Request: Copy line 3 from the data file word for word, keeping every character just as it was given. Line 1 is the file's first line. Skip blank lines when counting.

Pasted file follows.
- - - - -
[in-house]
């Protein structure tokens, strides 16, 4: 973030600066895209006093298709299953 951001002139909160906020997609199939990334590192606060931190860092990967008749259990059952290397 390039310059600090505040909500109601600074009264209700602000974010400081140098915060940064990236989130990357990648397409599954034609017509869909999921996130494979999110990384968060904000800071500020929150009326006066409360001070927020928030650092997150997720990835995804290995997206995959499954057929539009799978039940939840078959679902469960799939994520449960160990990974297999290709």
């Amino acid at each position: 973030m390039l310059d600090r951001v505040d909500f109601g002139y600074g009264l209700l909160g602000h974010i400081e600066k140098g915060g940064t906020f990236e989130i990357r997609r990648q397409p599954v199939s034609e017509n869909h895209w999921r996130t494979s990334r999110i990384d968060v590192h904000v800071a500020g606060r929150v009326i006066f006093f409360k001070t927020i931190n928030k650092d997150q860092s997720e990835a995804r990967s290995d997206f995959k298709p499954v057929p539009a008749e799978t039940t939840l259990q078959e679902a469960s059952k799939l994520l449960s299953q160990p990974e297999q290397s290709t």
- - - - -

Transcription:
């Amino acid at each position: 973030m390039l310059d600090r951001v505040d909500f109601g002139y600074g009264l209700l909160g602000h974010i400081e600066k140098g915060g940064t906020f990236e989130i990357r997609r990648q397409p599954v199939s034609e017509n869909h895209w999921r996130t494979s990334r999110i990384d968060v590192h904000v800071a500020g606060r929150v009326i006066f006093f409360k001070t927020i931190n928030k650092d997150q860092s997720e990835a995804r990967s290995d997206f995959k298709p499954v057929p539009a008749e799978t039940t939840l259990q078959e679902a469960s059952k799939l994520l449960s299953q160990p990974e297999q290397s290709t």